Short-hopping opportunities thrown his way in the great Game of Life

What is your favorite memory of childhood play?

At its inaugural exhibit recently in Van de Kamp Hall at Descanso Gardens, the Museum of Childhood asked visitors to fill out forms, in three age groups, answering that question.

Then they asked me to judge the entries.

The Museum of Childhood, by the way, founded by Jon Lappen, seeks to collect and exhibit children's dolls, cars, trains, soldiers, puppets and other toys as a cultural resource. It is looking for a permanent home.

Curiously, children of 13 and under don't seem to have many memories. Mostly they wrote about things they are still doing. It was as if they had no past.

I had to vote for Rebecca Bloom, of Venice, because at least her memory was of the past. She wrote: "I remember my little wading pool. It had a little slide and Mickey Mouse on the bottom. I used to fill it up and jump in while the water splashed over the edge. Once my dog jumped in with me."

In the 13-21 age group I chose Seana McAniff, of Pasadena, who remembered a week of happy morbidity, which shows the ability of children to turn almost any situation into play.

She wrote: "When I was in kindergarten (5 years old) my older brother, John (9) came home with the chicken pox. My mother decided to have all five children get it at once, so she took Maura (8), Nancy (6) and myself out of school, and kept us at home with our little brother Peter (3). We had one week of all playing inside together. We would build tents in my room or haunted houses in my brother's room. The nice thing was that since we were "sick," we never had to clean up after ourselves. Mom did it all. We all did get chicken pox. The most fun was putting on the Calamine lotion. We'd all do each other and play dot-dot-dot or make designs with the pink lotion and the red dots. When I finally went back to school, I got special treatment and notoriety because I was the first in the class to get it."

In the adult group I voted for David Allyn, an actor, of North Hollywood, for his memory of one play in a baseball game.

"The Play: Bottom of the sixth inning, men on second and third, and me in right field. We were ahead 10-9. With two out we had only one more to go and the victory was ours. It was just midway through the season, but the race for first was already tight.

"I knew the batter liked to hit my way, and he was not a deep threat, so I moved in toward the infield in a brilliant defensive managerial strategic move. Sure enough he popped the first pitch in my direction. It was short but I was fast in those days. Five steps in I stumbled a bit and lost my stride, but still kept the ball in sight. I had to hurry. If it drops safely, we lose. It was coming down even shorter than I had thought, and I knew it was then or never. I dove toward the infield, my gloved hand outstretched. The ball hit the ground inches in front of the webbing and short-hopped into the pocket--a play I would have traded my Roberto Clemente card collection for when I tried out for shortstop, but it was useless in this situation.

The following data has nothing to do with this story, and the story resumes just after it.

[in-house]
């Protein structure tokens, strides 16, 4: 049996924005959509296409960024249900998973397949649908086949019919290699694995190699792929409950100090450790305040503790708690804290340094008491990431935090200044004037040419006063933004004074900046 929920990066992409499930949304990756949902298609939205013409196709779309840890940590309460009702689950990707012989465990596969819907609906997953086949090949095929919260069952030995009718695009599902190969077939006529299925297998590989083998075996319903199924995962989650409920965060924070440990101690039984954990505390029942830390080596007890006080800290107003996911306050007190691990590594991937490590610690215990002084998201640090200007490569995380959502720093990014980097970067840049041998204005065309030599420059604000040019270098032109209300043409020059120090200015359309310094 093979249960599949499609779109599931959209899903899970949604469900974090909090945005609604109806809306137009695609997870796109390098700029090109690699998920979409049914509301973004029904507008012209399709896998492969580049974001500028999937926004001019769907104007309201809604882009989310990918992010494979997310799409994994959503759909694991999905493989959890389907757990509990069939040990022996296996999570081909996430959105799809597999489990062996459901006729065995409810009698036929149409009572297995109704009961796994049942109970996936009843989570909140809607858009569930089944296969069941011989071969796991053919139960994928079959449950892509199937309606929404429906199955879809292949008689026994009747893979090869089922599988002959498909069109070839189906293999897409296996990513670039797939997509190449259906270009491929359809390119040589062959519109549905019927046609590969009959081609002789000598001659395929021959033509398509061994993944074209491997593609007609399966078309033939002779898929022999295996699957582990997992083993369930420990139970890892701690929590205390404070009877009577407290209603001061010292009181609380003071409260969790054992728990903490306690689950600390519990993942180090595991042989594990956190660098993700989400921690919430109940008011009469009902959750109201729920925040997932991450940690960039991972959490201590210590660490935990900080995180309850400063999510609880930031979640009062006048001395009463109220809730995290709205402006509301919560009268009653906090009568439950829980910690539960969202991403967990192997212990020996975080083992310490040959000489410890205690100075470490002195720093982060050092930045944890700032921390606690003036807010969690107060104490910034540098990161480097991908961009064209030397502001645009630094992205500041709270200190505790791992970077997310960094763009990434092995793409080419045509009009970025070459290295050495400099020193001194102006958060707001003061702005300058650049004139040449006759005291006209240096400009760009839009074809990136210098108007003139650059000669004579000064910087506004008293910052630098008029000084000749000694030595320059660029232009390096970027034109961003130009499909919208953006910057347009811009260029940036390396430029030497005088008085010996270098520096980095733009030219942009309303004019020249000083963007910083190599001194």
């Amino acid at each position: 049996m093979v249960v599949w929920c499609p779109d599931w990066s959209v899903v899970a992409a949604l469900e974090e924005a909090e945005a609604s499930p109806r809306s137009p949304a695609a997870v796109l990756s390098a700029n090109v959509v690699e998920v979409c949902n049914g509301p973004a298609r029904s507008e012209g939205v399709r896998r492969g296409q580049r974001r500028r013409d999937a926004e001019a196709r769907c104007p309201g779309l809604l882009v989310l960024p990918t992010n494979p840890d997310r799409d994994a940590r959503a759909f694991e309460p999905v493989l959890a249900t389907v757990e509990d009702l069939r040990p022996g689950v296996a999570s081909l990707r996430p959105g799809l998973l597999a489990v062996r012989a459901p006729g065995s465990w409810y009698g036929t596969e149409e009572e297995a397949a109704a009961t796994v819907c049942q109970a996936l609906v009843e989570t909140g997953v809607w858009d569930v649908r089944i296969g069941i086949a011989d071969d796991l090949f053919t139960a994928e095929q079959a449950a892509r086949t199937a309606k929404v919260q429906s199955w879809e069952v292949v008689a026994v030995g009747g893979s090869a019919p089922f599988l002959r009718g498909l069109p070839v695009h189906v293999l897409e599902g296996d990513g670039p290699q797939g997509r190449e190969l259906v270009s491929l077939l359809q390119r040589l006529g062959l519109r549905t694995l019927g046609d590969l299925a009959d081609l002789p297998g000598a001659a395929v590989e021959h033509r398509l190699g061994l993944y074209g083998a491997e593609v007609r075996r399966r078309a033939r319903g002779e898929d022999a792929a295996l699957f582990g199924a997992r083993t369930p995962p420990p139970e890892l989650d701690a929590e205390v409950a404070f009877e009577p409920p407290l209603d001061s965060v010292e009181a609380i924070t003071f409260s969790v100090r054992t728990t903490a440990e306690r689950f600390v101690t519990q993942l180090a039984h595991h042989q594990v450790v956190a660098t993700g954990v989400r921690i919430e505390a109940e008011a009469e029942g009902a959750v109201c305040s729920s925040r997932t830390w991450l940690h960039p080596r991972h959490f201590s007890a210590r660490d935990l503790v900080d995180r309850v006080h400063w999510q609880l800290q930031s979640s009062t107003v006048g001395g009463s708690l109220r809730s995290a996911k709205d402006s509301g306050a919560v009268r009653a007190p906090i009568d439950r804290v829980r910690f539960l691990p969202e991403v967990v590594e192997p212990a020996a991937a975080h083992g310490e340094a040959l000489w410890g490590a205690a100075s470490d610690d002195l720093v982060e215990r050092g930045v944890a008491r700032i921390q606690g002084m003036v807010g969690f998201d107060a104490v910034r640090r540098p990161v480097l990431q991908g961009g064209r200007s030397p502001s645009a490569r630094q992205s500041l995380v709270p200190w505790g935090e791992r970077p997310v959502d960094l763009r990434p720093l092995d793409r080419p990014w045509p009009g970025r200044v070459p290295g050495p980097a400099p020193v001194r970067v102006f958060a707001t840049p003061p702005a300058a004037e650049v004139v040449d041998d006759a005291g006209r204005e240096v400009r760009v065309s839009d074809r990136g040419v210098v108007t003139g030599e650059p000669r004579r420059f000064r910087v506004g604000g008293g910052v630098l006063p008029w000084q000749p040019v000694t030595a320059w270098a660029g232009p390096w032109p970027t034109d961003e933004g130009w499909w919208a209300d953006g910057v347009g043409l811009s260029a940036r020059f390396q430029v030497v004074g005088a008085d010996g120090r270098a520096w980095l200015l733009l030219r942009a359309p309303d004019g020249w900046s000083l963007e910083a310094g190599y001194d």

"I had the ball gloved, rolled over and sprang to my feet, ball and glove held triumphantly aloft. The opposing team's coach protested and suddenly all eyes were upon me. Coach Strong asked the truth, and for a 9-year-old, the pressure was on. I did confess it was short-hopped and the game was theirs.

"That was the play. The memory is waking up the next day, going to practice, and realizing that my friends didn't hate me, my coach respected me, it was only a game, I had tried my best, and there was another game next week to prepare for."

How many of our most poignant childhood memories are of failure, not triumph? The probabilities are that more of us strike out than hit home runs. At least David found out that it was better to lose the game than to win it dishonorably.

I also liked the entry of Jane Tremmel Broeski, of Everett, Wash., whose parents gave her an Erector set when she was 10 years old--"over the objections of my grandmother, because I was a girl."

I also liked the entry of Rabbi Leonard I. Beerman: "Playing alone; that, when everything has been said, is what I remember best of all. Throwing a small rubber ball against the steps that led to our house--and the strange power of it, when the ball came off the back of the step, and back to me, gathering speed as it came. I imagined myself on the mound at Briggs Stadium in Detroit--the great sluggers swinging vainly at my fastball, my curve, oh, how glorious it was on a warm, languid, summer day."

I remember days of glory, too, and I remember playing alone, because we were always moving, and I was the new boy, without friends in the neighborhood.

I pitched many a no-hit game off our garage door, and I died a hundred noble deaths on the battlefield of our lawn.

Like David Allyn, I had my bad days, but I always told the truth, too, because I was Sir Galahad, and my heart was pure.

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